Wellbeing-adjusted life years (WELBYs) in policy and practice
Lord Gus O’Donnell, former Cabinet Secretary and Head of the Civil Service
General Research Seminars
Tuesday, 08 November 2022, 2pm to 3pm
Hosted by HERC
Date and Time: Tuesday 08 November 2022, 2:00 pm (UK GMT)
To Join: This is a free event, which will be taking place both in-person and online via Zoom/Microsoft Teams. To register your interest in attending this talk please click HERE
Abstract: The wellbeing-adjusted life year (WELBY) is a single metric that shows the impacts of policies and interventions on life expectancy and individual wellbeing. In contrast to the quality-adjusted life year (QALY) that is currently widely-used in health economic evaluation, the WELBY is based on subjective wellbeing for each individual. In this talk, Lord O’Donnell will discuss the rationale for using subjective wellbeing to guide policy, the methodologies used for calculating WELBYs and how their use would change the priorities of policy-makers compared to GDP or QALY targeting. He will also use his experience of guiding policy inside and outside Government to discuss the barriers to implementing policies that target wellbeing, and the opportunities for research to change that.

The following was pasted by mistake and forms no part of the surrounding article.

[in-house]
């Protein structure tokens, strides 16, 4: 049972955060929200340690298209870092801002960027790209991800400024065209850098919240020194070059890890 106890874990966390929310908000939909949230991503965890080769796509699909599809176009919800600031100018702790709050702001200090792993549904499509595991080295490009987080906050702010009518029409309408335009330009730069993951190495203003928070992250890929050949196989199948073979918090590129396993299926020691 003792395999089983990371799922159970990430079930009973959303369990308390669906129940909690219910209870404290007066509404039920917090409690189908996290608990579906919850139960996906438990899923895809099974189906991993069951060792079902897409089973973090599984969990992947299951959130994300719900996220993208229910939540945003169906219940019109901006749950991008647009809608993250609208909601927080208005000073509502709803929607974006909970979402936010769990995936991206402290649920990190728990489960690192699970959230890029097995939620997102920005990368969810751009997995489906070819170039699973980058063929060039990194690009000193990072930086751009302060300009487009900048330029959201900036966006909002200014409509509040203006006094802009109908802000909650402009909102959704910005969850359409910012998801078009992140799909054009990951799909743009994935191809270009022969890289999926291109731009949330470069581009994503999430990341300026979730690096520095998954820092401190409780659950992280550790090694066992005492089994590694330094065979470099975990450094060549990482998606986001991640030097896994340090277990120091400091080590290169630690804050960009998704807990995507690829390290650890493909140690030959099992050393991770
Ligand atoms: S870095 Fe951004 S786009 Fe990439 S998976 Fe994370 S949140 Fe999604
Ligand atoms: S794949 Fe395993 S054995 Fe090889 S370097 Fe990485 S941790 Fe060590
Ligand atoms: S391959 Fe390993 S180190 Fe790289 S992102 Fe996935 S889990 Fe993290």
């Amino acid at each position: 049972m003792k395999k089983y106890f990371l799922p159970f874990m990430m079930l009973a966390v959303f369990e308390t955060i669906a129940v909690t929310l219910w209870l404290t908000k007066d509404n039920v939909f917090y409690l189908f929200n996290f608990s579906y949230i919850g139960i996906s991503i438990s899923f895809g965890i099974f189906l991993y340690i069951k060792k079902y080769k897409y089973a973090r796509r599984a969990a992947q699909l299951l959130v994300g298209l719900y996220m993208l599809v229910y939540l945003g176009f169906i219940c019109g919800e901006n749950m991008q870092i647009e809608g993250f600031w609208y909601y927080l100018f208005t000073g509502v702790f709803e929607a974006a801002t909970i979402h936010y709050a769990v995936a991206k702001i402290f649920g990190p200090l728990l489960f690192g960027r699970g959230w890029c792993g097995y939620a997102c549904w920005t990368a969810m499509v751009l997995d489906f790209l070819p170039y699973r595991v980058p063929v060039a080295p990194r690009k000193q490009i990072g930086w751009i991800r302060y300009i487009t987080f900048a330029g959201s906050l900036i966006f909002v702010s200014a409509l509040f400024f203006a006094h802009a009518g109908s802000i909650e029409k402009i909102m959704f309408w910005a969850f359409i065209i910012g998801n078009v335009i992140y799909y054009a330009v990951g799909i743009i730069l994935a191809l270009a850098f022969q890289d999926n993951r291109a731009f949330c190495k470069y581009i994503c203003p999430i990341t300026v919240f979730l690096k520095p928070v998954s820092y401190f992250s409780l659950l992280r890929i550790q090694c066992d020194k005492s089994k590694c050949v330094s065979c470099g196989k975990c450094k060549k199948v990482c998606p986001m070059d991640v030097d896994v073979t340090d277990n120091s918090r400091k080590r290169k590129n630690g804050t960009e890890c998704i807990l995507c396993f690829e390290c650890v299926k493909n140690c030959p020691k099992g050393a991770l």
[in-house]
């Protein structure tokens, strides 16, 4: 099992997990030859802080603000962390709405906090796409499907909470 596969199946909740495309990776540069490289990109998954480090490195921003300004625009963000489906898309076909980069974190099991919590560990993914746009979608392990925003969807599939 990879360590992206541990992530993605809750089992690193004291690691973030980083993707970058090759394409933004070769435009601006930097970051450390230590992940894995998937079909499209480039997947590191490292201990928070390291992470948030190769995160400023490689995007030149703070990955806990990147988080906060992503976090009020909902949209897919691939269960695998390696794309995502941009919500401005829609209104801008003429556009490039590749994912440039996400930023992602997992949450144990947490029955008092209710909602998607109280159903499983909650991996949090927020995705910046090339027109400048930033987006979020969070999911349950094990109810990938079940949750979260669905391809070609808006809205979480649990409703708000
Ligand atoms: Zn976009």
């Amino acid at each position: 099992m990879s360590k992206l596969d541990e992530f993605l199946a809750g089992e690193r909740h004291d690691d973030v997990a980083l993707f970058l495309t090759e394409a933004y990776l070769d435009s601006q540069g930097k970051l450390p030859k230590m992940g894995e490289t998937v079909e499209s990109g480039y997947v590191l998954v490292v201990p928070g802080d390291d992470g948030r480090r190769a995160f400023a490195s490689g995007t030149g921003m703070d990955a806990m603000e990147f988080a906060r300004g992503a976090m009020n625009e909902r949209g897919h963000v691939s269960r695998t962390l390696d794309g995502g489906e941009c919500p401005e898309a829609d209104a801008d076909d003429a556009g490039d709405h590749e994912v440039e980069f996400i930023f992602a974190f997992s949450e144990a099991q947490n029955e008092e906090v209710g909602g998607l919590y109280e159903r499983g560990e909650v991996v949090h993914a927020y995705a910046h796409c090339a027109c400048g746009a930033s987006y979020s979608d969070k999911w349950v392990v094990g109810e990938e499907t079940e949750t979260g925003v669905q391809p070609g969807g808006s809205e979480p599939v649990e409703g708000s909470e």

Bio: Gus O'Donnell was Cabinet Secretary and Head of the British Civil Service from 2005-2011 and in 2010, he oversaw the introduction of the first coalition government since the Second World War. He oversaw the introduction by the Office of National Statistics of the UK’s national wellbeing data. After retiring as Cabinet Secretary he has worked intensively on wellbeing issues, helping to establish the What Works Centre on Wellbeing and writing on how to use wellbeing as a guide to policy. This includes ch.6 of the World Happiness Report, 2013, chairing the report on Wellbeing and Policy produced by Sir Angus Deaton, Lord Layard, Martine Durand and David Halpern (commissioned by the Legatum Institute). Most recently, as Co-chair of the All Party Parliamentary Group on Wellbeing, he has overseen a report on what a Spending Review based on Wellbeing would look like.